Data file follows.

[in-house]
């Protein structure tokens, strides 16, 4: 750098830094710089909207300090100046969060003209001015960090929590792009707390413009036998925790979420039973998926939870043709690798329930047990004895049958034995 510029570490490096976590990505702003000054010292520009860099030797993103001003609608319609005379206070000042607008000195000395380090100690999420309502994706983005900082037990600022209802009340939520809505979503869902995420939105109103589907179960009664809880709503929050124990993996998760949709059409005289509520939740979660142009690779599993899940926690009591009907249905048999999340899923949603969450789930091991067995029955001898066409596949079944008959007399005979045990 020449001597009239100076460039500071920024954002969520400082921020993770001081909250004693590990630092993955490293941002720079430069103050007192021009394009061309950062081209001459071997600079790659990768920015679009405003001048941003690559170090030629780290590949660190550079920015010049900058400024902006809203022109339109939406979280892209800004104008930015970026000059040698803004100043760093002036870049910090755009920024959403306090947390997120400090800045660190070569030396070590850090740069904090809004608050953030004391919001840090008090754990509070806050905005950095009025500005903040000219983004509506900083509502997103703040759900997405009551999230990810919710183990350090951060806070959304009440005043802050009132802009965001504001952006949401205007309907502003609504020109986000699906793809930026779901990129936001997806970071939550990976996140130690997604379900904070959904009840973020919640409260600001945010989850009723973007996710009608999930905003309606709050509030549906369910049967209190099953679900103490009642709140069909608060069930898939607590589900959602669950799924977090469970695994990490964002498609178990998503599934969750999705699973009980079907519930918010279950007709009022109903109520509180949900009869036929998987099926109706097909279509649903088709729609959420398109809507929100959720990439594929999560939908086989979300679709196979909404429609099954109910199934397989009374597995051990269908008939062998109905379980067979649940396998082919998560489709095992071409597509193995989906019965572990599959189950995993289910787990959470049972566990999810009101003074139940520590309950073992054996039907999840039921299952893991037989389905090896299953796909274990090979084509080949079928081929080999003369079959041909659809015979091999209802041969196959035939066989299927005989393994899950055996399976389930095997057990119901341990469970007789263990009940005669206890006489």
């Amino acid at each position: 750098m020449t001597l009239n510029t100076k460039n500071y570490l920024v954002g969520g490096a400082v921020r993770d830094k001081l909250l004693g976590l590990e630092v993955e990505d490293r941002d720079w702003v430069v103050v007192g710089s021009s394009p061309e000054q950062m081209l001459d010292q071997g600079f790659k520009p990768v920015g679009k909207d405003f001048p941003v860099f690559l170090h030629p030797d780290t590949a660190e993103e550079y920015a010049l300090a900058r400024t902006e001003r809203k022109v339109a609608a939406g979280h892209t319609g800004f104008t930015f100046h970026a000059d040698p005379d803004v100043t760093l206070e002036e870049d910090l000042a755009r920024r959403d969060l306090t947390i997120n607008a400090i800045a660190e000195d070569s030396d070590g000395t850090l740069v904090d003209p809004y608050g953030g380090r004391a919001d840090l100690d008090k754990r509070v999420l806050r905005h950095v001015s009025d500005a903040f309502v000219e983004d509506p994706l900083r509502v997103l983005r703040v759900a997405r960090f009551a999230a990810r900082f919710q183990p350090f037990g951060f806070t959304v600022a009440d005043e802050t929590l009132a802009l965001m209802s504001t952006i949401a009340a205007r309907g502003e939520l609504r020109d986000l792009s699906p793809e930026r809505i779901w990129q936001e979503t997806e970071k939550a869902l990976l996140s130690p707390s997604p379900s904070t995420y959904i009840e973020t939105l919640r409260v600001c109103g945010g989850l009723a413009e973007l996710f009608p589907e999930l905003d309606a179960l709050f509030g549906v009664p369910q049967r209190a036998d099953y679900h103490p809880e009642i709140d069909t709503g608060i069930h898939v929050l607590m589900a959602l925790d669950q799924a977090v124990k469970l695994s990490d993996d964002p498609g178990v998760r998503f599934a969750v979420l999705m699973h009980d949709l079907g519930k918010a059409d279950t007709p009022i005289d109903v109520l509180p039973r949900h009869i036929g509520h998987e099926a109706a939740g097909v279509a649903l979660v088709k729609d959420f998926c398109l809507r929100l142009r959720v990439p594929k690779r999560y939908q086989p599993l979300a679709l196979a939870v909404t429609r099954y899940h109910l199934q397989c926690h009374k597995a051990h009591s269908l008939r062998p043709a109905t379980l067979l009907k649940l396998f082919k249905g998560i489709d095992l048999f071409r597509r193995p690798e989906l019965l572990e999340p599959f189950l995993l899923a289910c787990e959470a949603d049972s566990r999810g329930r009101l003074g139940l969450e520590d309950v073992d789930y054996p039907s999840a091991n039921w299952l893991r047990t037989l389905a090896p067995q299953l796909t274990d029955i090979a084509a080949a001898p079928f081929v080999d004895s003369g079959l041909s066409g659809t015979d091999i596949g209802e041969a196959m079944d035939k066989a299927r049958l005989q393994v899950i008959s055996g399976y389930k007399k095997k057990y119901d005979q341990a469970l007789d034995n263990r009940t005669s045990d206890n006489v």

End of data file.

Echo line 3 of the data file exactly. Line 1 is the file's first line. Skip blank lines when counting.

């Amino acid at each position: 750098m020449t001597l009239n510029t100076k460039n500071y570490l920024v954002g969520g490096a400082v921020r993770d830094k001081l909250l004693g976590l590990e630092v993955e990505d490293r941002d720079w702003v430069v103050v007192g710089s021009s394009p061309e000054q950062m081209l001459d010292q071997g600079f790659k520009p990768v920015g679009k909207d405003f001048p941003v860099f690559l170090h030629p030797d780290t590949a660190e993103e550079y920015a010049l300090a900058r400024t902006e001003r809203k022109v339109a609608a939406g979280h892209t319609g800004f104008t930015f100046h970026a000059d040698p005379d803004v100043t760093l206070e002036e870049d910090l000042a755009r920024r959403d969060l306090t947390i997120n607008a400090i800045a660190e000195d070569s030396d070590g000395t850090l740069v904090d003209p809004y608050g953030g380090r004391a919001d840090l100690d008090k754990r509070v999420l806050r905005h950095v001015s009025d500005a903040f309502v000219e983004d509506p994706l900083r509502v997103l983005r703040v759900a997405r960090f009551a999230a990810r900082f919710q183990p350090f037990g951060f806070t959304v600022a009440d005043e802050t929590l009132a802009l965001m209802s504001t952006i949401a009340a205007r309907g502003e939520l609504r020109d986000l792009s699906p793809e930026r809505i779901w990129q936001e979503t997806e970071k939550a869902l990976l996140s130690p707390s997604p379900s904070t995420y959904i009840e973020t939105l919640r409260v600001c109103g945010g989850l009723a413009e973007l996710f009608p589907e999930l905003d309606a179960l709050f509030g549906v009664p369910q049967r209190a036998d099953y679900h103490p809880e009642i709140d069909t709503g608060i069930h898939v929050l607590m589900a959602l925790d669950q799924a977090v124990k469970l695994s990490d993996d964002p498609g178990v998760r998503f599934a969750v979420l999705m699973h009980d949709l079907g519930k918010a059409d279950t007709p009022i005289d109903v109520l509180p039973r949900h009869i036929g509520h998987e099926a109706a939740g097909v279509a649903l979660v088709k729609d959420f998926c398109l809507r929100l142009r959720v990439p594929k690779r999560y939908q086989p599993l979300a679709l196979a939870v909404t429609r099954y899940h109910l199934q397989c926690h009374k597995a051990h009591s269908l008939r062998p043709a109905t379980l067979l009907k649940l396998f082919k249905g998560i489709d095992l048999f071409r597509r193995p690798e989906l019965l572990e999340p599959f189950l995993l899923a289910c787990e959470a949603d049972s566990r999810g329930r009101l003074g139940l969450e520590d309950v073992d789930y054996p039907s999840a091991n039921w299952l893991r047990t037989l389905a090896p067995q299953l796909t274990d029955i090979a084509a080949a001898p079928f081929v080999d004895s003369g079959l041909s066409g659809t015979d091999i596949g209802e041969a196959m079944d035939k066989a299927r049958l005989q393994v899950i008959s055996g399976y389930k007399k095997k057990y119901d005979q341990a469970l007789d034995n263990r009940t005669s045990d206890n006489v």